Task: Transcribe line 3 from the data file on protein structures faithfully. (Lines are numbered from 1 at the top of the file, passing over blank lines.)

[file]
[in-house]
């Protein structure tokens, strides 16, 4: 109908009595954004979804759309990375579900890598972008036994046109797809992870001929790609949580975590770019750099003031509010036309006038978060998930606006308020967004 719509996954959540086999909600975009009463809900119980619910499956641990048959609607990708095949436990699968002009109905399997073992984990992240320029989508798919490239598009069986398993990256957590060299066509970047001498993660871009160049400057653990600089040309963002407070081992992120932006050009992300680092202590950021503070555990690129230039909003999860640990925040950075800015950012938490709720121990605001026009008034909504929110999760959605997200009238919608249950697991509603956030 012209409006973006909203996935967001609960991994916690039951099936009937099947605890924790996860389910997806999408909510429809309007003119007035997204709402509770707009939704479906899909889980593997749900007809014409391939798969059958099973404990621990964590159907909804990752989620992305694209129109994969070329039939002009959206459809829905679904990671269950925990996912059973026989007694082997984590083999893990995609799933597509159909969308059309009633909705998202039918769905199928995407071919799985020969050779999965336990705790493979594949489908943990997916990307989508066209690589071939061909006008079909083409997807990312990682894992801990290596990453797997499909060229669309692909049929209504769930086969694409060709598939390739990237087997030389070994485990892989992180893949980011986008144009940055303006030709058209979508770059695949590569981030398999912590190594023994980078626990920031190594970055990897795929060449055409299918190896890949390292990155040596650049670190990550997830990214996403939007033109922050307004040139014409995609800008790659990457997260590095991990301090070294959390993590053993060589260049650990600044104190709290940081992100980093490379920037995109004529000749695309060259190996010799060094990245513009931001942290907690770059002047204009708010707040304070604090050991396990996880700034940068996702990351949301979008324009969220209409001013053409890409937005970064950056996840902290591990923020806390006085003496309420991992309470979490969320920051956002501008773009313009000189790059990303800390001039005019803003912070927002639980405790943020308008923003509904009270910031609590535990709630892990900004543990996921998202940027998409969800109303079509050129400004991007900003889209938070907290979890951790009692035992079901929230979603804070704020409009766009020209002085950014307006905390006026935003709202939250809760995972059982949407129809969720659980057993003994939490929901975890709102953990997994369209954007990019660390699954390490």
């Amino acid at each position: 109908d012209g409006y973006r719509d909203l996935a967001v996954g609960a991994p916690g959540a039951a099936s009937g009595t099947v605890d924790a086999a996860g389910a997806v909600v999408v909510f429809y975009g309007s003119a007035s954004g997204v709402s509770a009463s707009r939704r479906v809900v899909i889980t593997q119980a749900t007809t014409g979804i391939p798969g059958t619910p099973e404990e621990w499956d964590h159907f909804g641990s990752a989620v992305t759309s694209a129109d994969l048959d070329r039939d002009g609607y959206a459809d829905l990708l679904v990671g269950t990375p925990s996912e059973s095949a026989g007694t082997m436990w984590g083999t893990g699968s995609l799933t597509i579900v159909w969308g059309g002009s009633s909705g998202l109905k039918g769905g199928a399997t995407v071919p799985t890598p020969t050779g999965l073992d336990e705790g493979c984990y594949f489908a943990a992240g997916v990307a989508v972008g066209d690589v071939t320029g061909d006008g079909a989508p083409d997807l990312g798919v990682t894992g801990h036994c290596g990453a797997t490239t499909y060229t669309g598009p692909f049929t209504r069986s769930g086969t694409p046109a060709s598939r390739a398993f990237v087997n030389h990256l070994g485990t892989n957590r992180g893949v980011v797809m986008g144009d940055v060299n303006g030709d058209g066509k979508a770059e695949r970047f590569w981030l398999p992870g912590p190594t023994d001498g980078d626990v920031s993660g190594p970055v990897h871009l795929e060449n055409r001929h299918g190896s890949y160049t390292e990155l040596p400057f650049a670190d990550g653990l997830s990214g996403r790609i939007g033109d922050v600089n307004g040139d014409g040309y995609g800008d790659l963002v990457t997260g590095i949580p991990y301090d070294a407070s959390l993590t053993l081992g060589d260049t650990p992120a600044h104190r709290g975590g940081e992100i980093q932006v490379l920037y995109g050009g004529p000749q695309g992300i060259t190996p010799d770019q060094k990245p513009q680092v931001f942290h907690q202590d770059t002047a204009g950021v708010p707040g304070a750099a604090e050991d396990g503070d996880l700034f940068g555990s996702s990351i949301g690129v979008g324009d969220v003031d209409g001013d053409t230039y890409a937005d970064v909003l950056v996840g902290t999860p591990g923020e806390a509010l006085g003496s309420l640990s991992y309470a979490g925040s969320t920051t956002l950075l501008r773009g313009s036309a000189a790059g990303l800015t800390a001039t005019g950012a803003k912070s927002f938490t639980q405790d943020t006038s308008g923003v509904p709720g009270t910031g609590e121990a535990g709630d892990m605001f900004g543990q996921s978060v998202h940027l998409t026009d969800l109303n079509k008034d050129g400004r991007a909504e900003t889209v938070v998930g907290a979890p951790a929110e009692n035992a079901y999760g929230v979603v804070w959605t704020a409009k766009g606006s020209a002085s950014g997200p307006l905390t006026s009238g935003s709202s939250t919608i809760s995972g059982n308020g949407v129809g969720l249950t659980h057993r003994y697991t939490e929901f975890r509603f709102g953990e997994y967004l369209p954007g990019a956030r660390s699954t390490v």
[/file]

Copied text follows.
């Amino acid at each position: 109908d012209g409006y973006r719509d909203l996935a967001v996954g609960a991994p916690g959540a039951a099936s009937g009595t099947v605890d924790a086999a996860g389910a997806v909600v999408v909510f429809y975009g309007s003119a007035s954004g997204v709402s509770a009463s707009r939704r479906v809900v899909i889980t593997q119980a749900t007809t014409g979804i391939p798969g059958t619910p099973e404990e621990w499956d964590h159907f909804g641990s990752a989620v992305t759309s694209a129109d994969l048959d070329r039939d002009g609607y959206a459809d829905l990708l679904v990671g269950t990375p925990s996912e059973s095949a026989g007694t082997m436990w984590g083999t893990g699968s995609l799933t597509i579900v159909w969308g059309g002009s009633s909705g998202l109905k039918g769905g199928a399997t995407v071919p799985t890598p020969t050779g999965l073992d336990e705790g493979c984990y594949f489908a943990a992240g997916v990307a989508v972008g066209d690589v071939t320029g061909d006008g079909a989508p083409d997807l990312g798919v990682t894992g801990h036994c290596g990453a797997t490239t499909y060229t669309g598009p692909f049929t209504r069986s769930g086969t694409p046109a060709s598939r390739a398993f990237v087997n030389h990256l070994g485990t892989n957590r992180g893949v980011v797809m986008g144009d940055v060299n303006g030709d058209g066509k979508a770059e695949r970047f590569w981030l398999p992870g912590p190594t023994d001498g980078d626990v920031s993660g190594p970055v990897h871009l795929e060449n055409r001929h299918g190896s890949y160049t390292e990155l040596p400057f650049a670190d990550g653990l997830s990214g996403r790609i939007g033109d922050v600089n307004g040139d014409g040309y995609g800008d790659l963002v990457t997260g590095i949580p991990y301090d070294a407070s959390l993590t053993l081992g060589d260049t650990p992120a600044h104190r709290g975590g940081e992100i980093q932006v490379l920037y995109g050009g004529p000749q695309g992300i060259t190996p010799d770019q060094k990245p513009q680092v931001f942290h907690q202590d770059t002047a204009g950021v708010p707040g304070a750099a604090e050991d396990g503070d996880l700034f940068g555990s996702s990351i949301g690129v979008g324009d969220v003031d209409g001013d053409t230039y890409a937005d970064v909003l950056v996840g902290t999860p591990g923020e806390a509010l006085g003496s309420l640990s991992y309470a979490g925040s969320t920051t956002l950075l501008r773009g313009s036309a000189a790059g990303l800015t800390a001039t005019g950012a803003k912070s927002f938490t639980q405790d943020t006038s308008g923003v509904p709720g009270t910031g609590e121990a535990g709630d892990m605001f900004g543990q996921s978060v998202h940027l998409t026009d969800l109303n079509k008034d050129g400004r991007a909504e900003t889209v938070v998930g907290a979890p951790a929110e009692n035992a079901y999760g929230v979603v804070w959605t704020a409009k766009g606006s020209a002085s950014g997200p307006l905390t006026s009238g935003s709202s939250t919608i809760s995972g059982n308020g949407v129809g969720l249950t659980h057993r003994y697991t939490e929901f975890r509603f709102g953990e997994y967004l369209p954007g990019a956030r660390s699954t390490v």